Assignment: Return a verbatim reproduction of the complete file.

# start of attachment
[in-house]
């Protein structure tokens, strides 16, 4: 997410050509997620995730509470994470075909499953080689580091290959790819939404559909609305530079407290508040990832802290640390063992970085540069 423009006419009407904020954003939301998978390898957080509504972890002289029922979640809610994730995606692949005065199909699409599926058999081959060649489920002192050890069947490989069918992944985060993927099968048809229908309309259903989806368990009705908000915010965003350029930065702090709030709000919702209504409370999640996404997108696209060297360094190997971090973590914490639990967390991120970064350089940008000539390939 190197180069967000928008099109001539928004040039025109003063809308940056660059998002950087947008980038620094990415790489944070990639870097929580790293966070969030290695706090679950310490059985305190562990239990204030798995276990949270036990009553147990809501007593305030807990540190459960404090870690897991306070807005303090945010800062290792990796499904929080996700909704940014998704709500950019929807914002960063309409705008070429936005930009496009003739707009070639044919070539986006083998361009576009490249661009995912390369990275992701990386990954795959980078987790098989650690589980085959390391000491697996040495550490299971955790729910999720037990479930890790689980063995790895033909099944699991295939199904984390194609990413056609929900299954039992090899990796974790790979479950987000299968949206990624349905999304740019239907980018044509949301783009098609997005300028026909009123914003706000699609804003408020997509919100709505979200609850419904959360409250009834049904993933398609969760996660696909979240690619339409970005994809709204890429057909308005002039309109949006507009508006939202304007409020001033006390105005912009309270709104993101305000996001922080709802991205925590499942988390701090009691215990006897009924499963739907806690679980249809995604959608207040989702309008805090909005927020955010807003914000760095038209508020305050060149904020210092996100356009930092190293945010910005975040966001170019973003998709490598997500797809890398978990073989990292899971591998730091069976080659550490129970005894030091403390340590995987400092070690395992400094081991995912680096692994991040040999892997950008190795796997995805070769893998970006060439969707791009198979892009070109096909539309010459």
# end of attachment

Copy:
[in-house]
């Protein structure tokens, strides 16, 4: 997410050509997620995730509470994470075909499953080689580091290959790819939404559909609305530079407290508040990832802290640390063992970085540069 423009006419009407904020954003939301998978390898957080509504972890002289029922979640809610994730995606692949005065199909699409599926058999081959060649489920002192050890069947490989069918992944985060993927099968048809229908309309259903989806368990009705908000915010965003350029930065702090709030709000919702209504409370999640996404997108696209060297360094190997971090973590914490639990967390991120970064350089940008000539390939 190197180069967000928008099109001539928004040039025109003063809308940056660059998002950087947008980038620094990415790489944070990639870097929580790293966070969030290695706090679950310490059985305190562990239990204030798995276990949270036990009553147990809501007593305030807990540190459960404090870690897991306070807005303090945010800062290792990796499904929080996700909704940014998704709500950019929807914002960063309409705008070429936005930009496009003739707009070639044919070539986006083998361009576009490249661009995912390369990275992701990386990954795959980078987790098989650690589980085959390391000491697996040495550490299971955790729910999720037990479930890790689980063995790895033909099944699991295939199904984390194609990413056609929900299954039992090899990796974790790979479950987000299968949206990624349905999304740019239907980018044509949301783009098609997005300028026909009123914003706000699609804003408020997509919100709505979200609850419904959360409250009834049904993933398609969760996660696909979240690619339409970005994809709204890429057909308005002039309109949006507009508006939202304007409020001033006390105005912009309270709104993101305000996001922080709802991205925590499942988390701090009691215990006897009924499963739907806690679980249809995604959608207040989702309008805090909005927020955010807003914000760095038209508020305050060149904020210092996100356009930092190293945010910005975040966001170019973003998709490598997500797809890398978990073989990292899971591998730091069976080659550490129970005894030091403390340590995987400092070690395992400094081991995912680096692994991040040999892997950008190795796997995805070769893998970006060439969707791009198979892009070109096909539309010459």